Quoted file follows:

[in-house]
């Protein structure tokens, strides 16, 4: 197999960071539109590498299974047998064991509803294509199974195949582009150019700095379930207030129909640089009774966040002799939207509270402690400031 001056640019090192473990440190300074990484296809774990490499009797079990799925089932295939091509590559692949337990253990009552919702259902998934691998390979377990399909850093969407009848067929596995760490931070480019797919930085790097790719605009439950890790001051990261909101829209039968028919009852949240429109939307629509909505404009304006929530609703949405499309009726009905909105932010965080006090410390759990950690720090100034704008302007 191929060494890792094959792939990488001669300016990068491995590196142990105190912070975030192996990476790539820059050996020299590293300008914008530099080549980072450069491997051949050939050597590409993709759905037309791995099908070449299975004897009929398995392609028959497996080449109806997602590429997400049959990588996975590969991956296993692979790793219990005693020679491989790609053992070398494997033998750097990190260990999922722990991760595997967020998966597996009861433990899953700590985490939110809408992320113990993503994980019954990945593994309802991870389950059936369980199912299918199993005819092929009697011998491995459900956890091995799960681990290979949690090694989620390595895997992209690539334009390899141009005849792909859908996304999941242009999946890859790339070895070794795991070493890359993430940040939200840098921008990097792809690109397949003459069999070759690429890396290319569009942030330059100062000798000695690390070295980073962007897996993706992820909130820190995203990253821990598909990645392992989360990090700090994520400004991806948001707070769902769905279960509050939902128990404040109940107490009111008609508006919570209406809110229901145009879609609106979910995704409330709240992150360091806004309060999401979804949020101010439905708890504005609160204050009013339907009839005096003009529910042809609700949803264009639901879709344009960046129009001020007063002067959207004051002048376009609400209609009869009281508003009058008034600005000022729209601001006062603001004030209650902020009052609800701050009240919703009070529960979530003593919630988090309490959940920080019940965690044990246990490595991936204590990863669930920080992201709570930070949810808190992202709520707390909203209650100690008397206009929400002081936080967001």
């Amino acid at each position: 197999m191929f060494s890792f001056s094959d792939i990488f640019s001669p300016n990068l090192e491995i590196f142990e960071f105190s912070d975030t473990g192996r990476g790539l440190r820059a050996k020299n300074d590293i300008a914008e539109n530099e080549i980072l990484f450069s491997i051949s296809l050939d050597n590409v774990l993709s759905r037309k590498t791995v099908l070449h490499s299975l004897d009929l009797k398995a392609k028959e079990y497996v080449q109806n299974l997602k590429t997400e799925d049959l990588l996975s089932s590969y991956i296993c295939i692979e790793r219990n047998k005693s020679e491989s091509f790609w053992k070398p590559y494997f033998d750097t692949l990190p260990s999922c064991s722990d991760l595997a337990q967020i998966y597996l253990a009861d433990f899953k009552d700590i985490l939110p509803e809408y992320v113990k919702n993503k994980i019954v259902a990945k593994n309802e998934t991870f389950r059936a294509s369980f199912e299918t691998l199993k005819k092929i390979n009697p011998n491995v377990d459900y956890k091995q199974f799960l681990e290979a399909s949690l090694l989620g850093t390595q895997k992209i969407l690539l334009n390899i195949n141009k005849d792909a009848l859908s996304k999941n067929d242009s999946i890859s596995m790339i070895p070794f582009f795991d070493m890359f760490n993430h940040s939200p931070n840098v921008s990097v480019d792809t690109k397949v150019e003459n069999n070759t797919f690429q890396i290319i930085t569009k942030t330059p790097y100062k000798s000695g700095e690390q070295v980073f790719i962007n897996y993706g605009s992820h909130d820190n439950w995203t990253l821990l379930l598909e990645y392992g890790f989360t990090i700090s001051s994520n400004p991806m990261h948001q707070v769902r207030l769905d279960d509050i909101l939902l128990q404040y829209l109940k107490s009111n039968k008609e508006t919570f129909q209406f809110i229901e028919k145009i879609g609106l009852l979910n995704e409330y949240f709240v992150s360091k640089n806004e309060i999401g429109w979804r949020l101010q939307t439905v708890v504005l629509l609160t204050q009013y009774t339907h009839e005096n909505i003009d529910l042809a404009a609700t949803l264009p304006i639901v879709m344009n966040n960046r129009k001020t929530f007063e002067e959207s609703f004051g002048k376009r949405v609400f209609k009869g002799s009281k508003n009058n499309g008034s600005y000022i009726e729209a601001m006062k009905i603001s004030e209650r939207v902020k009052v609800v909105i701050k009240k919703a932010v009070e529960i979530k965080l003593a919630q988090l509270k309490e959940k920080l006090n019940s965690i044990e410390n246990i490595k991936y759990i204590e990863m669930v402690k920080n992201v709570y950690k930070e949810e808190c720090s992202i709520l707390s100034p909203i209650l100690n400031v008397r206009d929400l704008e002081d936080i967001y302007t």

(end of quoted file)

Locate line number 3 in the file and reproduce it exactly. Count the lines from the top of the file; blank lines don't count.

């Amino acid at each position: 197999m191929f060494s890792f001056s094959d792939i990488f640019s001669p300016n990068l090192e491995i590196f142990e960071f105190s912070d975030t473990g192996r990476g790539l440190r820059a050996k020299n300074d590293i300008a914008e539109n530099e080549i980072l990484f450069s491997i051949s296809l050939d050597n590409v774990l993709s759905r037309k590498t791995v099908l070449h490499s299975l004897d009929l009797k398995a392609k028959e079990y497996v080449q109806n299974l997602k590429t997400e799925d049959l990588l996975s089932s590969y991956i296993c295939i692979e790793r219990n047998k005693s020679e491989s091509f790609w053992k070398p590559y494997f033998d750097t692949l990190p260990s999922c064991s722990d991760l595997a337990q967020i998966y597996l253990a009861d433990f899953k009552d700590i985490l939110p509803e809408y992320v113990k919702n993503k994980i019954v259902a990945k593994n309802e998934t991870f389950r059936a294509s369980f199912e299918t691998l199993k005819k092929i390979n009697p011998n491995v377990d459900y956890k091995q199974f799960l681990e290979a399909s949690l090694l989620g850093t390595q895997k992209i969407l690539l334009n390899i195949n141009k005849d792909a009848l859908s996304k999941n067929d242009s999946i890859s596995m790339i070895p070794f582009f795991d070493m890359f760490n993430h940040s939200p931070n840098v921008s990097v480019d792809t690109k397949v150019e003459n069999n070759t797919f690429q890396i290319i930085t569009k942030t330059p790097y100062k000798s000695g700095e690390q070295v980073f790719i962007n897996y993706g605009s992820h909130d820190n439950w995203t990253l821990l379930l598909e990645y392992g890790f989360t990090i700090s001051s994520n400004p991806m990261h948001q707070v769902r207030l769905d279960d509050i909101l939902l128990q404040y829209l109940k107490s009111n039968k008609e508006t919570f129909q209406f809110i229901e028919k145009i879609g609106l009852l979910n995704e409330y949240f709240v992150s360091k640089n806004e309060i999401g429109w979804r949020l101010q939307t439905v708890v504005l629509l609160t204050q009013y009774t339907h009839e005096n909505i003009d529910l042809a404009a609700t949803l264009p304006i639901v879709m344009n966040n960046r129009k001020t929530f007063e002067e959207s609703f004051g002048k376009r949405v609400f209609k009869g002799s009281k508003n009058n499309g008034s600005y000022i009726e729209a601001m006062k009905i603001s004030e209650r939207v902020k009052v609800v909105i701050k009240k919703a932010v009070e529960i979530k965080l003593a919630q988090l509270k309490e959940k920080l006090n019940s965690i044990e410390n246990i490595k991936y759990i204590e990863m669930v402690k920080n992201v709570y950690k930070e949810e808190c720090s992202i709520l707390s100034p909203i209650l100690n400031v008397r206009d929400l704008e002081d936080i967001y302007t």